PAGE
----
57 respectively. 'x' prefix implies it is unsigned. Traced arguments are shown
 58 in decimal ('s' and 'u') or hexadecimal ('x'). Without type casting, 'x32'
 59 or 'x64' is used depends on the architecture (e.g. x86-32 uses x32, and
 60 x86-64 uses x64).
 61 String type is a special type, which fetches a "null-terminated" string from
 62 kernel space. This means it will fail and store NULL if the string container
 63 has been paged out.
 64 Bitfield is another special type, which takes 3 parameters, bit-width, bit-
 65 offset, and container-size (usually 32). The syntax is;
 66 
 67  b<bit-width>@<bit-offset>/<container-size>
 68 
 69 For $comm, the default type is "string"; any other type is invalid.
 70 
 71 
 72 Per-Probe Event Filtering
 73 -------------------------
 74  Per-probe event filtering feature allows you to set different filter on each
 75 probe and gives you what arguments will be shown in trace buffer. If an event
 76 name is specified right after 'p:' or 'r:' in kprobe_events, it adds an event
 77 under tracing/events/kprobes/<EVENT>, at the directory you can see 'id',
 78 'enabled', 'format' and 'filter'.
 79 
 80 enabled:
 81   You can enable/disable the probe by writing 1 or 0 on it.
 82 
 83 format:
 84   This shows the format of this probe event.
 85 
 86 filter:
 87   You can write filtering rules of this event.
 88 
 89 id:
 90   This shows the id of this probe event.
 91 
 92 
 93 Event Profiling
 94 ---------------
 95  You can check the total number of probe hits and probe miss-hits via
 96 /sys/kernel/debug/tracing/kprobe_profile.
 97  The first column is event name, the second is the number of probe hits,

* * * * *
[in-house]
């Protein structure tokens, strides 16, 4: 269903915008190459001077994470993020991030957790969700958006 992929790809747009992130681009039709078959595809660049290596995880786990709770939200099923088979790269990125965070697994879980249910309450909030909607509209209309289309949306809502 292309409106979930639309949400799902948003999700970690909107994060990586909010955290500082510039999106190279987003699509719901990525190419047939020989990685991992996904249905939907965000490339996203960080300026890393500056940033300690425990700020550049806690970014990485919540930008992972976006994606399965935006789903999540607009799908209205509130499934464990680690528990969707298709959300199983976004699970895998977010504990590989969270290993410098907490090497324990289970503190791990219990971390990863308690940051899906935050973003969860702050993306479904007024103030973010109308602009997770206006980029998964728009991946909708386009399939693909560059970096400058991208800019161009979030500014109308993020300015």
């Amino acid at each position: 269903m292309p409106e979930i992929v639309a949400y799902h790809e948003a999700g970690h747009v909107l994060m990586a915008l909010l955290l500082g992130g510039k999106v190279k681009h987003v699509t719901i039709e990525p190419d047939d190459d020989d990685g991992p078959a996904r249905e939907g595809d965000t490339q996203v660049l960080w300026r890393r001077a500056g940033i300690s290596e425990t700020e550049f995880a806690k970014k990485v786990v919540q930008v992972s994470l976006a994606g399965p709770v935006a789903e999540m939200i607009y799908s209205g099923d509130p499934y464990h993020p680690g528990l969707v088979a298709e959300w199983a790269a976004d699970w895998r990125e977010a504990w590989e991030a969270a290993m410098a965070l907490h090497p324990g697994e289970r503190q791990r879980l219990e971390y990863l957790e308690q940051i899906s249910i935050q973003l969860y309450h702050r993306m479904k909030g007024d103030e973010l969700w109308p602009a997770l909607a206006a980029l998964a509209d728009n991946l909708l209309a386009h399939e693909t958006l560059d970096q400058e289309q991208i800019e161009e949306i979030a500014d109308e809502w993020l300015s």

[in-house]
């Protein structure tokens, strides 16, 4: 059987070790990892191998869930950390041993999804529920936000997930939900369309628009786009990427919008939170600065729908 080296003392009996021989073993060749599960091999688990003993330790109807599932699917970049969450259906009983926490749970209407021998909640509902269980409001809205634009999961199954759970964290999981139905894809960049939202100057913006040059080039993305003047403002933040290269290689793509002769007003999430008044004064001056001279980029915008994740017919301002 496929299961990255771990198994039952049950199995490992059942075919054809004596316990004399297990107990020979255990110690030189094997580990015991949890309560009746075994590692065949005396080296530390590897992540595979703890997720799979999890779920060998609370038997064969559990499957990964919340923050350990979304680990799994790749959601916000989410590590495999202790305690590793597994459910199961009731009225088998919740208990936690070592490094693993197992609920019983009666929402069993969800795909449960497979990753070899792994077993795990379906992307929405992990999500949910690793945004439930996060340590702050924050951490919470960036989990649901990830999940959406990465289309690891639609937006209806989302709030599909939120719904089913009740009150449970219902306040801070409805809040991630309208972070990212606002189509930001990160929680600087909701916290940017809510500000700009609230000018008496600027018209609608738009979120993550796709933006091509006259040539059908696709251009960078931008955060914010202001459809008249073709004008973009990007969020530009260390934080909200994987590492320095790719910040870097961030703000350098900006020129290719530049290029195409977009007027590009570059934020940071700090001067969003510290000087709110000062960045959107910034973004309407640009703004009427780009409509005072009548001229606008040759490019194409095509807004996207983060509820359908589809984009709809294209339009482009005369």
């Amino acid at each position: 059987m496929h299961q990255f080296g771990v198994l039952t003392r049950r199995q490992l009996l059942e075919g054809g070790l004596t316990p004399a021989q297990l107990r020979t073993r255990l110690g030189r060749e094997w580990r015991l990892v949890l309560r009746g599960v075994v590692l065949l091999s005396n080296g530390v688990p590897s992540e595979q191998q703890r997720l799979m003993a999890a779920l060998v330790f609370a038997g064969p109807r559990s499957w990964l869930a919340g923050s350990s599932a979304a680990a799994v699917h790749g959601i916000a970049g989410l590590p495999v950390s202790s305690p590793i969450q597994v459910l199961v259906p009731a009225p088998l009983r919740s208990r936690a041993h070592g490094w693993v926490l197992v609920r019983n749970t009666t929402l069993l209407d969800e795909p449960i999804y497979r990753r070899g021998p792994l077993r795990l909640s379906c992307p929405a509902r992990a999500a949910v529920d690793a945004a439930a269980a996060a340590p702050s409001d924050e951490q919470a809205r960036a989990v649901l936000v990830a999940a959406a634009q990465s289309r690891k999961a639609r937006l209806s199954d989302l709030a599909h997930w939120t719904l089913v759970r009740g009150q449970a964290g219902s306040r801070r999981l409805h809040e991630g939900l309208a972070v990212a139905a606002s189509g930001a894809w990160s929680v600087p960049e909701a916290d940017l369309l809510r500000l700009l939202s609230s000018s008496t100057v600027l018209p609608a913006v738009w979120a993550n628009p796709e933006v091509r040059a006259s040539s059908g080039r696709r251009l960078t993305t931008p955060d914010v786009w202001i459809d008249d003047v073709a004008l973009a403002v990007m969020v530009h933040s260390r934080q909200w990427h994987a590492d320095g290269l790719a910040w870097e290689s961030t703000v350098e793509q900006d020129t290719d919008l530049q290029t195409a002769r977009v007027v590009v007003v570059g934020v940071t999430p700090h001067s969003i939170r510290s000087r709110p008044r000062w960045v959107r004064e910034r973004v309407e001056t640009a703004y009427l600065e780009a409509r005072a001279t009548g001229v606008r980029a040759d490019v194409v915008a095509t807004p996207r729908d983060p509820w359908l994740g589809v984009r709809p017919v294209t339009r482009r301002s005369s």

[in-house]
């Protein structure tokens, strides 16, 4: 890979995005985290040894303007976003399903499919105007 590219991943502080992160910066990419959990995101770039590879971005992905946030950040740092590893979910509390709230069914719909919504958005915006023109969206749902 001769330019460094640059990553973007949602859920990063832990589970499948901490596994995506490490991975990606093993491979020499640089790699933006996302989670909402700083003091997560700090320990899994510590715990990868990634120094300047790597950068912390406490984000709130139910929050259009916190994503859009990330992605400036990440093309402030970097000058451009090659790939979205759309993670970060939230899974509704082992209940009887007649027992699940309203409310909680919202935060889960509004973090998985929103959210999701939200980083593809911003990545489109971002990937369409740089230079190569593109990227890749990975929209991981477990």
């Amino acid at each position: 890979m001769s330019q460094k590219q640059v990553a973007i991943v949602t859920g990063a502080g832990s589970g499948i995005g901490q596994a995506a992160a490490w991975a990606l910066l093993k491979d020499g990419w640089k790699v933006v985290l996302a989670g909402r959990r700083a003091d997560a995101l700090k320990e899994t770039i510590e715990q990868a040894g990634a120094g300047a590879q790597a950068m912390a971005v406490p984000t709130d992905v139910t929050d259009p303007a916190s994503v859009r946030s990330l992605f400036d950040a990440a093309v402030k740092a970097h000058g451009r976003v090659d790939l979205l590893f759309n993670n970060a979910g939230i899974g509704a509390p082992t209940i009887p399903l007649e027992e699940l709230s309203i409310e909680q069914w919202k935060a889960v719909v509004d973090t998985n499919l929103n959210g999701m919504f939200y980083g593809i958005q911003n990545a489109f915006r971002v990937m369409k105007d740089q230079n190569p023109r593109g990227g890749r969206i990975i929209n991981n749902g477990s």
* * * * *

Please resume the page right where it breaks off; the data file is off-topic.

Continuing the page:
98 the third is the number of probe miss-hits.
 99 
100 
101 Usage examples
102 --------------
103 To add a probe as a new event, write a new definition to kprobe_events
104 as below.
105 
106   echo 'p:myprobe do_sys_open dfd=%ax filename=%dx flags=%cx mode=+4($stack)' > /sys/kernel/debug/tracing/kprobe_events
107 
108  This sets a kprobe on the top of do_sys_open() function with recording
109 1st to 4th arguments as "myprobe" event. Note, which register/stack entry is
110 assigned to each function argument depends on arch-specific ABI. If you unsure
111 the ABI, please try to use probe subcommand of perf-tools (you can find it
112 under tools/perf/).
113 As this example shows, users can choose more familiar names for each arguments.
114 
115   echo 'r:myretprobe do_sys_open $retval' >> /sys/kernel/debug/tracing/kprobe_events
116 
117  This sets a kretprobe on the return point of do_sys_open() function with
118 recording return value as "myretprobe" event.
119  You can see the format of these events via
120 /sys/kernel/debug/tracing/events/kprobes/<EVENT>/format.
121 
122   cat /sys/kernel/debug/tracing/events/kprobes/myprobe/format